Some opponents of continued fluoridation in Red Deer’s drinking water would like to present the issue as a fait accompli.
Last week, Coun. Paul Harris said it’s only a matter of time before the city halts fluoridation, because it’s happening around the world.
Others with a similar mindset stress the point that it is happening all over Europe. They imply that Europe is a template for all things modern, progressive and sophisticated and folks who support continued fluoridation are rubes.
Europe is surely a world leader in alarmist fearmongering and self-righteous blindness to its own foibles.
It has, for example, a collective pox over genetic modification. Any food products produced this way are invariably labelled Frankenfoods in Europe and shunned as a grave threat to life and limb.
Among those products to be feared on many Euro lists is canola, which we in Alberta know, grow, trust and routinely eat.
Just because Euros love something, does not mean it’s worthy. And just because Euros hate something, does not mean it’s vile.
Blind zeal in Europe has devastated markets for the annual spring seal hunt, which East Coast mariners have pursued for centuries to supplement their meagre incomes. It’s not pretty, but neither is a slaughterhouse.
Meanwhile, many Euros have no qualms about creating and eating delicacies like foie gras, a liver dish created by grossly overfeeding domesticated geese — by force.
As for fluoridation, some things about it are undeniably off centre.
The millions of litres of treated water that goes on Red Deer lawns and gardens every summer create zero health benefits for citizens.
But fluoridated water that goes into the mouths of Red Deer’s children every day creates genuine health benefits, according to some people in the best position to know.
One of the best pieces of evidence on this front was a letter to the editor published in the Advocate late last year (Fluoride fills a vital role, Nov. 30, 2011).
Dr. Jo Scalzo has been a dentist in Red Deer for more than 30 years.
She has looked into the mouths of thousands of area children over the years, and has seen ample evidence demonstrating the dental health benefits of fluoridation.
“When I first came here,” she wrote, “I was amazed to see the lack of caries (decay) and dental restorations (fillings) in children.
“I could identify the location of a person’s upbringing just by looking in their mouth. Where fluoride had been in the drinking water (Red Deer, Lacombe, Wetaskiwin, Edmonton), there were few if any dental restorations (fillings).
“Where fluoride was not in the water (Sylvan Lake, Calgary and some rural and northern communities), the patient had a mouth full of caries, dental restorations (fillings, crowns) and missing teeth.”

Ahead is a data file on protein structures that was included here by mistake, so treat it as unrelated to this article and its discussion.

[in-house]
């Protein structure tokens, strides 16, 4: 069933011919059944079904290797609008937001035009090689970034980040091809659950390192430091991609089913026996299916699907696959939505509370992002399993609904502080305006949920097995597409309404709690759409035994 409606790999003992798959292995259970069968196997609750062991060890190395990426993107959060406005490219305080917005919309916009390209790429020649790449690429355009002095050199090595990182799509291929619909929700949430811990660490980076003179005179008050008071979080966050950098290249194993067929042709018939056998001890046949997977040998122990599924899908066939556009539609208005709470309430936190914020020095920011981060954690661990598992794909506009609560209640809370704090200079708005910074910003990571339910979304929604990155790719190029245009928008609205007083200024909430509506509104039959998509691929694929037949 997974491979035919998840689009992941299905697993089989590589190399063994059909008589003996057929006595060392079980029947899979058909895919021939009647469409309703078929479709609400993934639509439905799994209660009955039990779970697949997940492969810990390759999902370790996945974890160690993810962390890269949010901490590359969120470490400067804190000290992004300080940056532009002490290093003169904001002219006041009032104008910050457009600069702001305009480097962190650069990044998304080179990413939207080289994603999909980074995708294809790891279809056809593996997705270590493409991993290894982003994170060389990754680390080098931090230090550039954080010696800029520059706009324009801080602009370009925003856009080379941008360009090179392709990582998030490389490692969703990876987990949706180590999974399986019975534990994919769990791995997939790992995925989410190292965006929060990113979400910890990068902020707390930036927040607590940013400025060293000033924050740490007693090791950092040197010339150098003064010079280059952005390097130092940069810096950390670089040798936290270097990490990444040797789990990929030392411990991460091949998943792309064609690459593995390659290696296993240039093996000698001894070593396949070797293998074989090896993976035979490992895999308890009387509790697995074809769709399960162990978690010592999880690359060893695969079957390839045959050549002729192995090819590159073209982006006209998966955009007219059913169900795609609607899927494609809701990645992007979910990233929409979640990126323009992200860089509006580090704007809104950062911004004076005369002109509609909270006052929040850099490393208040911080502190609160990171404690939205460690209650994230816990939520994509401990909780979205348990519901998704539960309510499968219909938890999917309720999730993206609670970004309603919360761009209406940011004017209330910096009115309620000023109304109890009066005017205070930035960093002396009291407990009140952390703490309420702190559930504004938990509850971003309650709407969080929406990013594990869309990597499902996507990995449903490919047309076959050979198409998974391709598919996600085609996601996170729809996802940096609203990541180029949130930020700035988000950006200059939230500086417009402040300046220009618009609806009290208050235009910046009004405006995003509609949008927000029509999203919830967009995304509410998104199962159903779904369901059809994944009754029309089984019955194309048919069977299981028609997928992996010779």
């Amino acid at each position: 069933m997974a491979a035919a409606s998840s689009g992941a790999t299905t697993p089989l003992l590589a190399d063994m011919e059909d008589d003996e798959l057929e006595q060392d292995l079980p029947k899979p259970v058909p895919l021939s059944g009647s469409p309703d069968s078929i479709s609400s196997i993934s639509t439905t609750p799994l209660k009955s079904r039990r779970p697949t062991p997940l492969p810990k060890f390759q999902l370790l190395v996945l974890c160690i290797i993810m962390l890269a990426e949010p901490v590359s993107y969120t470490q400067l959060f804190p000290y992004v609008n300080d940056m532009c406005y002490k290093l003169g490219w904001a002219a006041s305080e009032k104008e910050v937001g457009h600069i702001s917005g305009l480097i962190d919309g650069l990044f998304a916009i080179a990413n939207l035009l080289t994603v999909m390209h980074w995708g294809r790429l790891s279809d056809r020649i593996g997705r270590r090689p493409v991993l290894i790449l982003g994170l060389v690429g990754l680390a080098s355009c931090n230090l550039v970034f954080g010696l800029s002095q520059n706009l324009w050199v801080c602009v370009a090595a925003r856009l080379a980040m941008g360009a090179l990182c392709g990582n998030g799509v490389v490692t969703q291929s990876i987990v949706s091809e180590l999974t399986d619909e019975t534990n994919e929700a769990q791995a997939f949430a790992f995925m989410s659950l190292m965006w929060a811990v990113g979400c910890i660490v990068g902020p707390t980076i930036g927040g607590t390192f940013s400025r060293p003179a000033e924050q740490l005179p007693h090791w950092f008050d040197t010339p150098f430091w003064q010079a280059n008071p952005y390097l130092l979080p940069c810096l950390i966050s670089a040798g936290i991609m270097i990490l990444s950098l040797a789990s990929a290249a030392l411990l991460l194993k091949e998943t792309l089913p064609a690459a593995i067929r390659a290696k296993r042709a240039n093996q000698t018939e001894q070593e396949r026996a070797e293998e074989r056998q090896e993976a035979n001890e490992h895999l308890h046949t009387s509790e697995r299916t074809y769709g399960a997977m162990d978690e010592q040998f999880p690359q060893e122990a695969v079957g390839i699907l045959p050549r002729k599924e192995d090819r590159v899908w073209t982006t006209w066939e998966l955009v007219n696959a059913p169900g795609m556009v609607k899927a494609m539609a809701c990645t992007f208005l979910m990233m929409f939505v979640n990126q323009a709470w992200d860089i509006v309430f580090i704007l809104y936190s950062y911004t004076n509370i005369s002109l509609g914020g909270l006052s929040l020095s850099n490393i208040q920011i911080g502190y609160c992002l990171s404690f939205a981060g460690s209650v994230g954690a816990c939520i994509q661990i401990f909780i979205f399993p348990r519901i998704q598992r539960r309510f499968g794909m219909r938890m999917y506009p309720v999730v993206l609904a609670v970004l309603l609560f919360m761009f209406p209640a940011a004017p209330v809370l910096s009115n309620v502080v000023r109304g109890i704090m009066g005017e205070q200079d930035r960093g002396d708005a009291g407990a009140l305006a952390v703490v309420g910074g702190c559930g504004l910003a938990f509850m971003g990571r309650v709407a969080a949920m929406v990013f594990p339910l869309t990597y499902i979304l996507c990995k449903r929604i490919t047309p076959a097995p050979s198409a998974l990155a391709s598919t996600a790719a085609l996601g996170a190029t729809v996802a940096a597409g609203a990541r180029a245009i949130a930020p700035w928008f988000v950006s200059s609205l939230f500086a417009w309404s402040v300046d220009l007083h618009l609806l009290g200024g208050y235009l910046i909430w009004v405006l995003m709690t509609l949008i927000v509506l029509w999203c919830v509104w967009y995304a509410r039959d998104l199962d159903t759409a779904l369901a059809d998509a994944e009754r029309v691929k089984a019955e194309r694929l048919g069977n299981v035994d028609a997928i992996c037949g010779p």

Scalzo has no monetary stake in the fluoridation debate. Quite the contrary. She and her dental colleagues would earn more money if their patients had poorer teeth.
But true professionals like her are driven by keeping their patients healthy, not by filling their personal bank accounts.
“If the City of Red Deer takes out fluoride from its drinking water,” her letter continues, “I am afraid to predict what will happen to the oral health of the future generations of our citizens.
“The most vulnerable of our citizens, the children, would be the most affected by the removal of fluoride from the drinking water. They would inevitably look forward to a lifetime of dental problems.
“I would also expect our dental profession to be totally overwhelmed by the increase of caries (decay) that will inevitably be the result of fluoride removal from our drinking water.”
That’s a sobering message, and one that Red Deer city council must take to heart.
Last week, council left $75,000 in the municipal budget to sustain the city fluoridation program while stepping up a citizen-engagement program to determine its fate.
Red Deer city councillors will go online during one-hour sessions Tuesday and Wednesday, to continue hearing views of Red Deer residents (details are available at www.reddeer.ca).
This sort of engagement is wise and worthy. It will give councillors a snapshot of public views.
Chances are, however, that callers won’t be a representative sample of city residents. People seeking change in the status quo are always more likely to call than folks who are satisfied with the way things are now.
That means councillors are more likely to hear from opponents of fluoridation than supporters.
Council has identified three possible paths to resolve the fluoridation issue: a city plebiscite, public consultation or deciding from information in hand.
The best decision will come from gathering the best information, and a plebiscite is not necessarily the preferred route.
When only one eligible voter in four turns out for municipal elections, it would be easy for a group of dedicated opponents to carry the day in a plebiscite.
The best information must include views of informed professionals.
Surely that includes seeking out and according big weight to the knowledge of Scalzo and her dental colleagues.
Joe McLaughlin is the retired former managing editor of the Red Deer Advocate.